> all client programs expect the socket in /tmp (which is upstream's
> default). However, some people seem to like the old location [1]. I
> did not yet follow up to this bug, will do ASAP. It's not that trivial
> to put sockets into /var/run/postgresql since only the 'postgres' user
> can write into this. However, a cluster can be owned by an arbitrary
> Unix system user (on purpose). I still need to think about that.

The postgresql.conf file can specify where the file should go, so if
someone is trying to run the database server as !postgres then perhaps
they should control their own destiny even further.  Is this a case of
trying to cope with too many possibilities in an automated fashion?
Even without these new package structures I could (potentially) make
PostgreSQL run as any-old-user, and with the socket in any-old-place -
I'd have only had to write my own startup script.
Regarding bug #308597, I totally agree that /tmp is the wrong _default_
place.  On some systems old files in /tmp are deleted over a certain
age, and a long-running process could perhaps have it's socket removed!
The security implications are probably greater though, as Florian points
out: anyone can create files in /tmp and pretend to be the database
server, potentially sniffing passwords and such - particularly if they
used a hacked version of pgpool or something.

> > I've changed the /etc/postgresql/7.4/main/postgresql.conf file to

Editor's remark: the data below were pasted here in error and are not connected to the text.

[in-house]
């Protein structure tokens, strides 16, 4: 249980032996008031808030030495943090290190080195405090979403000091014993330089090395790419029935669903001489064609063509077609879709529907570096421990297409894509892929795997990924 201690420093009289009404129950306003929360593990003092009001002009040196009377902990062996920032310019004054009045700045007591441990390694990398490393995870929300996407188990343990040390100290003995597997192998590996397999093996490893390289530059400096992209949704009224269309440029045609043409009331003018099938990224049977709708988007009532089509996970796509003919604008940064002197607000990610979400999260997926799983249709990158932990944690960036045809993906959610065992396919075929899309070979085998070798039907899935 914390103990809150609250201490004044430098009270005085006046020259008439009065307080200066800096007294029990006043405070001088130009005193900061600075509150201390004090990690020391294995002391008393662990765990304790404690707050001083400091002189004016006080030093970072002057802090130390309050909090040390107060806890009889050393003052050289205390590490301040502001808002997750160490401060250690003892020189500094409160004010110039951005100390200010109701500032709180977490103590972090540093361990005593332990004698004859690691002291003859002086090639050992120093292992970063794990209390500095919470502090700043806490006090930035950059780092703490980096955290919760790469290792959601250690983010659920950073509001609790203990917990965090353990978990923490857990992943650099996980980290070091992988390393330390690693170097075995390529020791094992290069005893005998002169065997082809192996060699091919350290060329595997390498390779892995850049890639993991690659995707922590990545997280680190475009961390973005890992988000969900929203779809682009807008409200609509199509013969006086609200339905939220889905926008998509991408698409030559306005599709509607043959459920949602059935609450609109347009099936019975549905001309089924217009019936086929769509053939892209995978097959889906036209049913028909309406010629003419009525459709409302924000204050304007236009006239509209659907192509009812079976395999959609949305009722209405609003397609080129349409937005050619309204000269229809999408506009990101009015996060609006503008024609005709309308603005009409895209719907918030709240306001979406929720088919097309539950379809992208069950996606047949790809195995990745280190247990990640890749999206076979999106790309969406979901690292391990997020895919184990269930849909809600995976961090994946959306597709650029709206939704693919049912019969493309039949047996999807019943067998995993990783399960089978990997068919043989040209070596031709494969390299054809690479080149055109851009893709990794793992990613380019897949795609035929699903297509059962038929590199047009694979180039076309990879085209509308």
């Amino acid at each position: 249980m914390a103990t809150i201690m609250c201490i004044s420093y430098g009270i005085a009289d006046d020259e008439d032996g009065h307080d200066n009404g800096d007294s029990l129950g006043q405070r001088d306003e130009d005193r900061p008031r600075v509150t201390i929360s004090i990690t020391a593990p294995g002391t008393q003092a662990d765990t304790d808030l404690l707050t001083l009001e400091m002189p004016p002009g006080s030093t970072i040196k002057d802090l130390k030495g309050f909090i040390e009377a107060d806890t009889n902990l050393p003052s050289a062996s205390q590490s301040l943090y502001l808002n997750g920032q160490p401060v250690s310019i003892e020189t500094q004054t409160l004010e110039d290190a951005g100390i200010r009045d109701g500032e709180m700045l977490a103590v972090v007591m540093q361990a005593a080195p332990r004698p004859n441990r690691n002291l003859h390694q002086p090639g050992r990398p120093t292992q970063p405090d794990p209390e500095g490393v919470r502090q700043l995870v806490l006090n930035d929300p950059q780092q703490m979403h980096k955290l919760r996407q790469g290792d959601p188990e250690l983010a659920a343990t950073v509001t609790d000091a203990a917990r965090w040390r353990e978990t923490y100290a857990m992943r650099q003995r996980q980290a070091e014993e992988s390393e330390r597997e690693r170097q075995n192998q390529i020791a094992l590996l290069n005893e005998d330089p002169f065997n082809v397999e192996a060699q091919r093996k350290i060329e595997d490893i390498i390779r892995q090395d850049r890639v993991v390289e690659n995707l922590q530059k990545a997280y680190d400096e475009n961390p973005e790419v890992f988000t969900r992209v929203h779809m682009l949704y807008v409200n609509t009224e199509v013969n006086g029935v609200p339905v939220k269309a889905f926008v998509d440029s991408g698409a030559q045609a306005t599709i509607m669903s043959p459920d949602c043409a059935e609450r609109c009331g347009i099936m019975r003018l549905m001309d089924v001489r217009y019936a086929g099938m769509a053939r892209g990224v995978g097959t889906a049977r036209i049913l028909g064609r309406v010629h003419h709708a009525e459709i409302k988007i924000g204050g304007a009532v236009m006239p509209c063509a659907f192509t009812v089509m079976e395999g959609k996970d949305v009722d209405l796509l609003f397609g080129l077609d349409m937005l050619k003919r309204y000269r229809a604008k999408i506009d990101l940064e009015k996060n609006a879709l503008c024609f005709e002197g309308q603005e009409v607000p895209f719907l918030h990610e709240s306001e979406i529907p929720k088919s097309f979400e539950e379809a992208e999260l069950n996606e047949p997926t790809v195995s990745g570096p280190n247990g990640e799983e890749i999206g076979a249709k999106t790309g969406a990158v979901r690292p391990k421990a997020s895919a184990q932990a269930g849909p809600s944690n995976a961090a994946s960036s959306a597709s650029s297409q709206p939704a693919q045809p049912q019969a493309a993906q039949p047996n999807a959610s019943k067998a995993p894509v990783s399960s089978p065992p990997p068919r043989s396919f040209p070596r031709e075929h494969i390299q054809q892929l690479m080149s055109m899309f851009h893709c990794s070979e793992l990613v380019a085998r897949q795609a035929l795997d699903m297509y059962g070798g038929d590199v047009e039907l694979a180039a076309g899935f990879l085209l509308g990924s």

> > specify the socket location (so now my other applications are working
> > again), but that setting doesn't seem to be read by psql, and psql
> > doesn't appear to have options to use a socket other than what is
> > compiled in.
> That's why the packages are still in experimental; other packages
> dealing with PostgreSQL need to be recompiled anyway against libpq4,
> and they have to be adapted to the new paths. This was the major
> reason why the new packages did not go into Sarge.

Sure.  It gets my vote - I'm happy enough for 8.0 to not be in Sarge.
Very happy, in fact.

Should I file a bug though, in that if I set the socket to be in a
non-default location via the postgresql.conf file, psql doesn't use that
information and so then fails to find any databases?  And there's no way
to tell psql to use "this socket over here"...

> > Also, I was thinking of writing a script that would enable easy
> > transition from the existing postgresql (7.4.8) to postgresql-7.4
> > (7.4.8) by moving files around.  Would you be interested in such a
> > script, as an accessory to the package?
> It already exists. :-) The postgresql package in experimental (version
> 7.5.x) is a transition package which cares for that. So in the end,
> you just need to apt-get dist-upgrade and everything will be settled
> for you. :-)

Hmmm.  I saw the postgresql-7.4 and friends and installed them and in
the process 'postgresql' was removed due to some sort of conflicts
(libpq3 version dependencies?) so I guess I never had the opportunity to
see the automated upgrade :-(


Andrew @ Catalyst .Net .NZ  Ltd,  PO Box 11-053, Manners St,  Wellington